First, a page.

Merlin John recently posted on a confusion about how schools should spend their Harnessing Technology funding, claiming that confusion has reduced schools purchasing. The post goes on to discuss the difference between capital and revenue items.
School funding for ICT can be confusing, especially since changes that split school funding into devolved formula capital and school development grant (revenue). Previously the minimum ICT funding was roughly ring-fenced through Standards Fund Grant 31a. The split of ICT funding between capital and revenue doesn't make much sense when considering the move to annual software licenses, leasing and managed services (revenue) which factor in life-cycle management. Many small devices are now so 'low cost' that most accountants outside fo education would consider them revenue items! A school might choose to buy perpetual licenses to microsoft software (capital), or pay for annual subscription licenses (revenue). It could buy computers and hardware, or lease / rent them on a revenue lease.
Increasingly, content bought on CD is now moving to online subscriptions, email systems are becoming subscription services etc. This shift to revenue based subscription services is a good move, but capital grants become more problematic within this paradigm. In the old days of course. the money was ring-fenced for ICT and there was less of an issue, and there is no doubt that there is now a greater degree of flexibility in school funding.
Is it a problem? My feeling is that schools are probably less phased about this technical point than Merlin's post describes, as schools flexibly interpret at a local level. Kent retained the funding in order to provide a free entitlement of broadband for all schools and a portal with email (Kent Learning Zone), so the problem doesn't arise. Schools elsewhere should understand that the harnessing technology funding is meant to cover local network and infrastructure improvements to support the new breed of web based personalised services, not fund those services.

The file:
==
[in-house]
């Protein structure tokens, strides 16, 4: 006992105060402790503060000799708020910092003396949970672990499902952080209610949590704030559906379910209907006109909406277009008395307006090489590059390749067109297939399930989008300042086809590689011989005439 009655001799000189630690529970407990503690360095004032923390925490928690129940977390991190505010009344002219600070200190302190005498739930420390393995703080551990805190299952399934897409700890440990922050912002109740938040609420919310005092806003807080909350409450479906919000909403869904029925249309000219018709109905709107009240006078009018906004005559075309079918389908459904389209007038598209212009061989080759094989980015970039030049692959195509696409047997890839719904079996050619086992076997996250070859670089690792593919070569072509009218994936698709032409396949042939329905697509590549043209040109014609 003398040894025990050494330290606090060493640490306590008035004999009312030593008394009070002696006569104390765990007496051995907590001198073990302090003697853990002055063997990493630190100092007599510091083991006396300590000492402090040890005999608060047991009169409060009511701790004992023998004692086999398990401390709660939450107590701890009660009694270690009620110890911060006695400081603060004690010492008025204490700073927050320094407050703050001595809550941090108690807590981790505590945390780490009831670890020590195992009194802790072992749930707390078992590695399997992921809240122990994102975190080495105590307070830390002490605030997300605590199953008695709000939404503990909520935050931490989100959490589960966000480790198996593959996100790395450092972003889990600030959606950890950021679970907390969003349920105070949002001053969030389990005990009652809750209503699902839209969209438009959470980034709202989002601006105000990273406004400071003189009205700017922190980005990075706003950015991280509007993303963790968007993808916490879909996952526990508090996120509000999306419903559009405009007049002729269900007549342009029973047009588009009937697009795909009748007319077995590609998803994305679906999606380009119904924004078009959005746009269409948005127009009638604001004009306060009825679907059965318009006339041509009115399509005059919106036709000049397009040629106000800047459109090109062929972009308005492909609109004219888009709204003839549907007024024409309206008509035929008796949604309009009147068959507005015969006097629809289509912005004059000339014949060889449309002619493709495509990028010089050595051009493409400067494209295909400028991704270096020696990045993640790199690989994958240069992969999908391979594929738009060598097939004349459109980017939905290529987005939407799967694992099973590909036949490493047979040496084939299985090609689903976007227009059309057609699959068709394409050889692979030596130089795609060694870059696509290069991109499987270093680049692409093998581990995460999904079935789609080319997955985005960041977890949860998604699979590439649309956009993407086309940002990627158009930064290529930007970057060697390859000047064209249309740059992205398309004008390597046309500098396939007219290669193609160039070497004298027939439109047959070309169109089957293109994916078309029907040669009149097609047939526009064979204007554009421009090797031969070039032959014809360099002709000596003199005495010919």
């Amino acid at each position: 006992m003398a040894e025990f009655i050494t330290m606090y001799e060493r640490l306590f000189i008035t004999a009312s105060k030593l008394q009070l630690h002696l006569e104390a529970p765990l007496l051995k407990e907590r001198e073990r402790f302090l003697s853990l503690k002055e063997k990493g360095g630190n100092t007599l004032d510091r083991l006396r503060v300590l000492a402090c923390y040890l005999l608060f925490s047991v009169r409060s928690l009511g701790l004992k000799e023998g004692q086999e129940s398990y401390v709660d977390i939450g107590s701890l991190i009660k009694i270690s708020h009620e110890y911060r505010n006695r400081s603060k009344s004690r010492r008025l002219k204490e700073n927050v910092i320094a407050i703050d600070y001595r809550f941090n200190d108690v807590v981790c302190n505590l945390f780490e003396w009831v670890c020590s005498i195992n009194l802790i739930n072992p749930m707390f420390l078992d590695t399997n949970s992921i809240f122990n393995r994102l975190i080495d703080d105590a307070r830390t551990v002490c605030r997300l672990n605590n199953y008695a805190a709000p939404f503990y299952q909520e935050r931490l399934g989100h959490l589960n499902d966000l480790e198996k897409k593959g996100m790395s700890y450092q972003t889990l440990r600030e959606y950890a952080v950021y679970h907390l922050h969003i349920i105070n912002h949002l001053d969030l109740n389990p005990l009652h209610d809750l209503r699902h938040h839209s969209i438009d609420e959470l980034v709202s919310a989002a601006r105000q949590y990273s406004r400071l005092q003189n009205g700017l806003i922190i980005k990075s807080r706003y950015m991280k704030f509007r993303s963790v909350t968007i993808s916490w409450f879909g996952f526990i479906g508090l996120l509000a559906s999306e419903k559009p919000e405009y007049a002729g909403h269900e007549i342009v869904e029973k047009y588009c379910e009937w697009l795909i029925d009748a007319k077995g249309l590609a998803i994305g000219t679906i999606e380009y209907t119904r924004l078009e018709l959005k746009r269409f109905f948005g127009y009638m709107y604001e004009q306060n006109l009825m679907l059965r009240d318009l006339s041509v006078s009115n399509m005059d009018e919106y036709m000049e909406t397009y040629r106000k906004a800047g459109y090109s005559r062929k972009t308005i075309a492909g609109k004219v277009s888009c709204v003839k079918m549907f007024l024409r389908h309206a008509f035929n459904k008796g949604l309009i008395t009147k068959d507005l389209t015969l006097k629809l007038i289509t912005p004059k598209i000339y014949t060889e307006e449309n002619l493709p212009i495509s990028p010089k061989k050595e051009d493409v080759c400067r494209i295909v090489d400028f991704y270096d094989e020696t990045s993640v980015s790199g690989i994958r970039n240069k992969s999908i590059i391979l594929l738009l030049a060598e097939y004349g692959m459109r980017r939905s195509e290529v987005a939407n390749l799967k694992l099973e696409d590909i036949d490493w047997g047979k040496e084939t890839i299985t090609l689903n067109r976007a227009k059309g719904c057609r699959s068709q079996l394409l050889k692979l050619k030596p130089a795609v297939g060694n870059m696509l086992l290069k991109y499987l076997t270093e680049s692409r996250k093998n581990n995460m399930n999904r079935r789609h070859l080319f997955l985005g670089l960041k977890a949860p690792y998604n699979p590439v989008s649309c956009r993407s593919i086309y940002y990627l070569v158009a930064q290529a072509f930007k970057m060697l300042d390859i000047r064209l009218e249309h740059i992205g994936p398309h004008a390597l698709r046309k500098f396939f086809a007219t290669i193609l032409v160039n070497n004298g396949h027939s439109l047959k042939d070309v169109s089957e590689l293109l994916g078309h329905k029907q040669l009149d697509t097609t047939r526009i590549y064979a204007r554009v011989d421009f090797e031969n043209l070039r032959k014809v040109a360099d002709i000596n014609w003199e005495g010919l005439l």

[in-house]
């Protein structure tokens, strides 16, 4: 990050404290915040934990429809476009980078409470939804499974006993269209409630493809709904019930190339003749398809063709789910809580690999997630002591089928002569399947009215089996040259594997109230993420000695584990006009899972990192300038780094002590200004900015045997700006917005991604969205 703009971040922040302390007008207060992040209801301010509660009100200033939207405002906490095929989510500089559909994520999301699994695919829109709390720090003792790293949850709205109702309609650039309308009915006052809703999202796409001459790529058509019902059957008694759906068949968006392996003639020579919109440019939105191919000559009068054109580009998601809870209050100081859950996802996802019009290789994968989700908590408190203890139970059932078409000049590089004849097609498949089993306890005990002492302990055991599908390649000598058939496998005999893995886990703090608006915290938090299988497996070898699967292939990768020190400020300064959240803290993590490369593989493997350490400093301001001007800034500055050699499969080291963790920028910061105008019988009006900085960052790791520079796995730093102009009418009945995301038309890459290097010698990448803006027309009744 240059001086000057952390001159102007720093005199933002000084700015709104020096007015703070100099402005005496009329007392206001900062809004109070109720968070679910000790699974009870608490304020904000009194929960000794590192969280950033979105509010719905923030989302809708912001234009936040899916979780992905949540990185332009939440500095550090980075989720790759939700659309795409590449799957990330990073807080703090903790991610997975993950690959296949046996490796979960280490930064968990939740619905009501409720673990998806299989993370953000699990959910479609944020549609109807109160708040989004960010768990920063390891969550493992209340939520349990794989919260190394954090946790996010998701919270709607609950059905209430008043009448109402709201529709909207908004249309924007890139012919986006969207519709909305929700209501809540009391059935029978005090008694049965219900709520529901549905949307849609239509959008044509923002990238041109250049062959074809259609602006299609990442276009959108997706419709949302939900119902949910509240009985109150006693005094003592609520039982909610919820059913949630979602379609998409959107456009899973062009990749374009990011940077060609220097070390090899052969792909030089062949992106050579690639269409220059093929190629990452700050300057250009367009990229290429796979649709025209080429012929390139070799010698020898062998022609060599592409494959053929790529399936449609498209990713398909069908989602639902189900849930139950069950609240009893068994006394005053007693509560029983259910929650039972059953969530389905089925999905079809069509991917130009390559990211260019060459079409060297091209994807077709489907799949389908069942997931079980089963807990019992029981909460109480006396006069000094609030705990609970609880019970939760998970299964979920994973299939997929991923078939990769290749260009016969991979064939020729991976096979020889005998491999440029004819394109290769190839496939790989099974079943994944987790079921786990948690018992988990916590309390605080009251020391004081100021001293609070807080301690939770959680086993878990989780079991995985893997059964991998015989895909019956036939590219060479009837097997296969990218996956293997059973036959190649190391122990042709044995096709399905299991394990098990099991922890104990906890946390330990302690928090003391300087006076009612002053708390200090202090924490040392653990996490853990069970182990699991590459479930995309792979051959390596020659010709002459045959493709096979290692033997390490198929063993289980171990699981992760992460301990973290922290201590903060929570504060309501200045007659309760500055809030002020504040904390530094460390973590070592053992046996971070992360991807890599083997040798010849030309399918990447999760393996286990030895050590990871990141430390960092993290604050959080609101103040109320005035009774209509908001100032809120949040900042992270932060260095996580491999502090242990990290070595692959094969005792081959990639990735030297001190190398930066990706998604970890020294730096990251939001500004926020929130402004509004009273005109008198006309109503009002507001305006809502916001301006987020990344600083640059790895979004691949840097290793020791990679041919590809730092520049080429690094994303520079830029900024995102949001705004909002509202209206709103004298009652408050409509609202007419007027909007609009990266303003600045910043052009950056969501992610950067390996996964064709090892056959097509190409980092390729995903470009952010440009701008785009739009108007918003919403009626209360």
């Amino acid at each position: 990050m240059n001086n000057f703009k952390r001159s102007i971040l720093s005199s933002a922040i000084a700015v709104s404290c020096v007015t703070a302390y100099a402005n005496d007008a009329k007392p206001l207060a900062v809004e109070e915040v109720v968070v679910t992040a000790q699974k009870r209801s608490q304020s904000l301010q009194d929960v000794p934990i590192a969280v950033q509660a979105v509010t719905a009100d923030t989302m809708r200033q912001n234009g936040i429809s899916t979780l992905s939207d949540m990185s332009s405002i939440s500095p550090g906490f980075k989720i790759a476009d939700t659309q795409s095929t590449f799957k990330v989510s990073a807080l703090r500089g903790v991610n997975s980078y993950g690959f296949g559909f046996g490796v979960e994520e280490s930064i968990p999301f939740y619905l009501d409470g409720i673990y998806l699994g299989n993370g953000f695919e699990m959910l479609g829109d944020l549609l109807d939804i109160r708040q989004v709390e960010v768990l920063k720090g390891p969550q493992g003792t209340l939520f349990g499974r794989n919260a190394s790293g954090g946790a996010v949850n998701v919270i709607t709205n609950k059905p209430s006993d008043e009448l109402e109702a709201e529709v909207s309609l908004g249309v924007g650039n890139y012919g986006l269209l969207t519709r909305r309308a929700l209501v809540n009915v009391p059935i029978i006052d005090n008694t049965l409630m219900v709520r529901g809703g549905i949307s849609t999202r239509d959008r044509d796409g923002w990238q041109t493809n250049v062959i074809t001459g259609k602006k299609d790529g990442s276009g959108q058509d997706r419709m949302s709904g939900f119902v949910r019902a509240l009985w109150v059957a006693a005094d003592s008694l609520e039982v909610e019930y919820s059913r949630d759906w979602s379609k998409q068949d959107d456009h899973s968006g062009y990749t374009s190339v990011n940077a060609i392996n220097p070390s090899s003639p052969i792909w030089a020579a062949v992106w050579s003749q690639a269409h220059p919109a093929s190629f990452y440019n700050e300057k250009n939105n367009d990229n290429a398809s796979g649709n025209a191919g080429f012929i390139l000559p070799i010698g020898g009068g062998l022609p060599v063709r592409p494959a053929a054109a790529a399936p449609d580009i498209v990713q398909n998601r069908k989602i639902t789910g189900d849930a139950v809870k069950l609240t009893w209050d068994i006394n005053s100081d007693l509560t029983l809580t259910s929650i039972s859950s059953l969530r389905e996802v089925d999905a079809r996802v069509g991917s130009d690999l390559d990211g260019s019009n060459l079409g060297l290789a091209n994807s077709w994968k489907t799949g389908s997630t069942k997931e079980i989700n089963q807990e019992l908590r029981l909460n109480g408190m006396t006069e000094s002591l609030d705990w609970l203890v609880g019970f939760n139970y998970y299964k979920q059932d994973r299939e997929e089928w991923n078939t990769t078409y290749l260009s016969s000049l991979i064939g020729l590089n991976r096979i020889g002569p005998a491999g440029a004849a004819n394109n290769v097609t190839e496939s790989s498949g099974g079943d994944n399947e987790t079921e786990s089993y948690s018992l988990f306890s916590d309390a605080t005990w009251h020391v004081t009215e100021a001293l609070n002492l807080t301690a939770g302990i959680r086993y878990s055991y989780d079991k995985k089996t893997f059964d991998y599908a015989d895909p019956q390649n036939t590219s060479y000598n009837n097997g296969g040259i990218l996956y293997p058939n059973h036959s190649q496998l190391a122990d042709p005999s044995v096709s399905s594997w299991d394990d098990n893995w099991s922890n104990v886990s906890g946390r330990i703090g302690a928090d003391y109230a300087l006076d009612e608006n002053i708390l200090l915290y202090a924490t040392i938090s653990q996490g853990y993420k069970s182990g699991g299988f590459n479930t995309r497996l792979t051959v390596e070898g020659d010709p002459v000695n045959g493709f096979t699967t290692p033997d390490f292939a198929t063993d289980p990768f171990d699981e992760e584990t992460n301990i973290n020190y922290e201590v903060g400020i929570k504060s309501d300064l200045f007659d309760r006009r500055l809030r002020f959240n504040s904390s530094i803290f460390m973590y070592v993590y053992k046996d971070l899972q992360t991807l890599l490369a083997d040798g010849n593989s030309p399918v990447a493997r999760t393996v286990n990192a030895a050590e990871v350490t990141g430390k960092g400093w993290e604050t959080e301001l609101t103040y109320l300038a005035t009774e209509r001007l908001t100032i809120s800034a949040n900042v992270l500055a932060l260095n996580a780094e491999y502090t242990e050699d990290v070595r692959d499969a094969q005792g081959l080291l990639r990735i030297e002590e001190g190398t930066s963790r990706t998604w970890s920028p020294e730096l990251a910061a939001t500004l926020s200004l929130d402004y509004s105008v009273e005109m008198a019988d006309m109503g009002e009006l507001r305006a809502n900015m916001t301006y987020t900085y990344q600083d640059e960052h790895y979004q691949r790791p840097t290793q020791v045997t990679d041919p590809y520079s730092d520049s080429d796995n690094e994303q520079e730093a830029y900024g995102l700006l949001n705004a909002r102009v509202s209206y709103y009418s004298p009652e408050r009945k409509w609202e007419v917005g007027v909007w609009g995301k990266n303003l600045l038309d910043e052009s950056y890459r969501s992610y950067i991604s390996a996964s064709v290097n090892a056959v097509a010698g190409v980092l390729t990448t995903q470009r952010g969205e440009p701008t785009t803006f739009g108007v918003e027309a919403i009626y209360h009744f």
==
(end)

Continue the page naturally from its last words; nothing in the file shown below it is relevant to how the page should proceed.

What is an issue is what do you buy if your school is about to be rebuilt and have all of its ICT replaced (e.g. BSF, Academies etc.)? Do you improve your buildings, buy new servers, upgrade switches, add cabling, install wireless? The answer is probably no. This can lead to a surplus balance of capital funds, and more pressure on revenue funds to buy annual subscription services that will boost school results now. Is this not more likely to be distorting the market and raising the issue of how to spend your capital?
The issue that is being discussed locally is the ending of e-learning credits (eLC's), and my guess is that this is a real issue for BESA. As I recall, this initiative was put in place when the BBC announced its development of a national digital curriculum resource and the industry complained. The millions set aside for educational software through eLC's was seen as a compensation package. When the same industry killed BBC JAM through its continuing complaint of unfair competition and invoking the public value test, it was no surprise when eLC's went as well. In short the educational software industry shot itself in the foot in killing BBC JAM. eLC funding was not well used, with many CD's sitting in cupboards untouched or if installed, rarely used.